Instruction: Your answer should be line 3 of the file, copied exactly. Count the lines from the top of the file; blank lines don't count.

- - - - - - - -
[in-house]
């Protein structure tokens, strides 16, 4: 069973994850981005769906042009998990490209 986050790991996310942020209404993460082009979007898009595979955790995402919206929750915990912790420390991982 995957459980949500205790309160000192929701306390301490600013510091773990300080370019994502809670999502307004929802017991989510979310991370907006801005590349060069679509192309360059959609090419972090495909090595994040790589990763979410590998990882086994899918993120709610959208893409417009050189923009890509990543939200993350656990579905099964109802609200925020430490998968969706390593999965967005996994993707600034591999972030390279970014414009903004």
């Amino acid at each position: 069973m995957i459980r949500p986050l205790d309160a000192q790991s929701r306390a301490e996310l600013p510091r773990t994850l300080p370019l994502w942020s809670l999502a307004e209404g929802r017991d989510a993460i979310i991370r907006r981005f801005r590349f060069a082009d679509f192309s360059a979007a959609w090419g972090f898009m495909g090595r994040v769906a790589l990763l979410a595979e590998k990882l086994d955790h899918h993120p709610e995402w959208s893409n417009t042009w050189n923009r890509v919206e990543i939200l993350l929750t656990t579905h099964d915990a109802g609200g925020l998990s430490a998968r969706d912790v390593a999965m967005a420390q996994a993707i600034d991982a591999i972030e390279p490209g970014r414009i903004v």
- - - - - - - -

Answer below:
């Amino acid at each position: 069973m995957i459980r949500p986050l205790d309160a000192q790991s929701r306390a301490e996310l600013p510091r773990t994850l300080p370019l994502w942020s809670l999502a307004e209404g929802r017991d989510a993460i979310i991370r907006r981005f801005r590349f060069a082009d679509f192309s360059a979007a959609w090419g972090f898009m495909g090595r994040v769906a790589l990763l979410a595979e590998k990882l086994d955790h899918h993120p709610e995402w959208s893409n417009t042009w050189n923009r890509v919206e990543i939200l993350l929750t656990t579905h099964d915990a109802g609200g925020l998990s430490a998968r969706d912790v390593a999965m967005a420390q996994a993707i600034d991982a591999i972030e390279p490209g970014r414009i903004v």